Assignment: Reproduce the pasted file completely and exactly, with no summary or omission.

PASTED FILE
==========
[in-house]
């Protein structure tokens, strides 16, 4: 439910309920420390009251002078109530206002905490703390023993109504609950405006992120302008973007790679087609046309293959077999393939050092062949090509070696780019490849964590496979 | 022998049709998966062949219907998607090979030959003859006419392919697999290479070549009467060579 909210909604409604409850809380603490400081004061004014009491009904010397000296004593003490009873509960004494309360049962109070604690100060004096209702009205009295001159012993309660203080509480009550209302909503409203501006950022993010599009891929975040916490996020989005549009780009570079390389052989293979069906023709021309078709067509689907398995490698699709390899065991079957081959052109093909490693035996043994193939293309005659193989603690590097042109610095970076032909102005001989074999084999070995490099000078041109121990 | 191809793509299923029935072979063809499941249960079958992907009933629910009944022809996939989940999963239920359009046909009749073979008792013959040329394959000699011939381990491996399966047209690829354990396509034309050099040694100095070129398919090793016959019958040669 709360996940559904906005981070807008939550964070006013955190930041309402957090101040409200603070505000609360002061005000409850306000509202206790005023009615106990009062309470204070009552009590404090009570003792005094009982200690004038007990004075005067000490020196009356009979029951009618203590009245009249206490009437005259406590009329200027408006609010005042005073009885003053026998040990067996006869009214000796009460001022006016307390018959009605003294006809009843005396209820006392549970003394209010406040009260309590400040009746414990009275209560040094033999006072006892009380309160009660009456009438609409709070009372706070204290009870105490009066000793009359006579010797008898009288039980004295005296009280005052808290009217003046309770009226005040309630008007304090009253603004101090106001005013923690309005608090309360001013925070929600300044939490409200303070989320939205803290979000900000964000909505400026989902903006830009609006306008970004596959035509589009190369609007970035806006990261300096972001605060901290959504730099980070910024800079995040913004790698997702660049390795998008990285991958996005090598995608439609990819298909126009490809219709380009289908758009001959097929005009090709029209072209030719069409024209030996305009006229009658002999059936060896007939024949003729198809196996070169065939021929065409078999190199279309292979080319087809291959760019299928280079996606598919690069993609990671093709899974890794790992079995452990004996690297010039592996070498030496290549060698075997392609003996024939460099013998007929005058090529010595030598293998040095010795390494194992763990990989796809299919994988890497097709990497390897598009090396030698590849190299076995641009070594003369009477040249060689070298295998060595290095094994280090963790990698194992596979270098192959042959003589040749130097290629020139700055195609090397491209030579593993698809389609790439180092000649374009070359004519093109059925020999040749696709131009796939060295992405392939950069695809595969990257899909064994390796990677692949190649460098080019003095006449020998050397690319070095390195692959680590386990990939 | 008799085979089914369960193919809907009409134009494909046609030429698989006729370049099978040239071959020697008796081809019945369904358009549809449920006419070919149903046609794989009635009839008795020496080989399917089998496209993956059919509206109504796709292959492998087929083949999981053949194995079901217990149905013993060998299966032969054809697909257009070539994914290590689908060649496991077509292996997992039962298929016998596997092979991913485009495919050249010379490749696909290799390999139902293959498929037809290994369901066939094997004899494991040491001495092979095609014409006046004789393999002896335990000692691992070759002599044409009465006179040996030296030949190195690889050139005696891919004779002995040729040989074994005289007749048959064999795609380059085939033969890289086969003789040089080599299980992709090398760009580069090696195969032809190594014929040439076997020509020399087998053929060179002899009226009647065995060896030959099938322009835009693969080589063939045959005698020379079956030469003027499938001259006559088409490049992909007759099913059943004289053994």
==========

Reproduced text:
[in-house]
């Protein structure tokens, strides 16, 4: 439910309920420390009251002078109530206002905490703390023993109504609950405006992120302008973007790679087609046309293959077999393939050092062949090509070696780019490849964590496979 | 022998049709998966062949219907998607090979030959003859006419392919697999290479070549009467060579 909210909604409604409850809380603490400081004061004014009491009904010397000296004593003490009873509960004494309360049962109070604690100060004096209702009205009295001159012993309660203080509480009550209302909503409203501006950022993010599009891929975040916490996020989005549009780009570079390389052989293979069906023709021309078709067509689907398995490698699709390899065991079957081959052109093909490693035996043994193939293309005659193989603690590097042109610095970076032909102005001989074999084999070995490099000078041109121990 | 191809793509299923029935072979063809499941249960079958992907009933629910009944022809996939989940999963239920359009046909009749073979008792013959040329394959000699011939381990491996399966047209690829354990396509034309050099040694100095070129398919090793016959019958040669 709360996940559904906005981070807008939550964070006013955190930041309402957090101040409200603070505000609360002061005000409850306000509202206790005023009615106990009062309470204070009552009590404090009570003792005094009982200690004038007990004075005067000490020196009356009979029951009618203590009245009249206490009437005259406590009329200027408006609010005042005073009885003053026998040990067996006869009214000796009460001022006016307390018959009605003294006809009843005396209820006392549970003394209010406040009260309590400040009746414990009275209560040094033999006072006892009380309160009660009456009438609409709070009372706070204290009870105490009066000793009359006579010797008898009288039980004295005296009280005052808290009217003046309770009226005040309630008007304090009253603004101090106001005013923690309005608090309360001013925070929600300044939490409200303070989320939205803290979000900000964000909505400026989902903006830009609006306008970004596959035509589009190369609007970035806006990261300096972001605060901290959504730099980070910024800079995040913004790698997702660049390795998008990285991958996005090598995608439609990819298909126009490809219709380009289908758009001959097929005009090709029209072209030719069409024209030996305009006229009658002999059936060896007939024949003729198809196996070169065939021929065409078999190199279309292979080319087809291959760019299928280079996606598919690069993609990671093709899974890794790992079995452990004996690297010039592996070498030496290549060698075997392609003996024939460099013998007929005058090529010595030598293998040095010795390494194992763990990989796809299919994988890497097709990497390897598009090396030698590849190299076995641009070594003369009477040249060689070298295998060595290095094994280090963790990698194992596979270098192959042959003589040749130097290629020139700055195609090397491209030579593993698809389609790439180092000649374009070359004519093109059925020999040749696709131009796939060295992405392939950069695809595969990257899909064994390796990677692949190649460098080019003095006449020998050397690319070095390195692959680590386990990939 | 008799085979089914369960193919809907009409134009494909046609030429698989006729370049099978040239071959020697008796081809019945369904358009549809449920006419070919149903046609794989009635009839008795020496080989399917089998496209993956059919509206109504796709292959492998087929083949999981053949194995079901217990149905013993060998299966032969054809697909257009070539994914290590689908060649496991077509292996997992039962298929016998596997092979991913485009495919050249010379490749696909290799390999139902293959498929037809290994369901066939094997004899494991040491001495092979095609014409006046004789393999002896335990000692691992070759002599044409009465006179040996030296030949190195690889050139005696891919004779002995040729040989074994005289007749048959064999795609380059085939033969890289086969003789040089080599299980992709090398760009580069090696195969032809190594014929040439076997020509020399087998053929060179002899009226009647065995060896030959099938322009835009693969080589063939045959005698020379079956030469003027499938001259006559088409490049992909007759099913059943004289053994």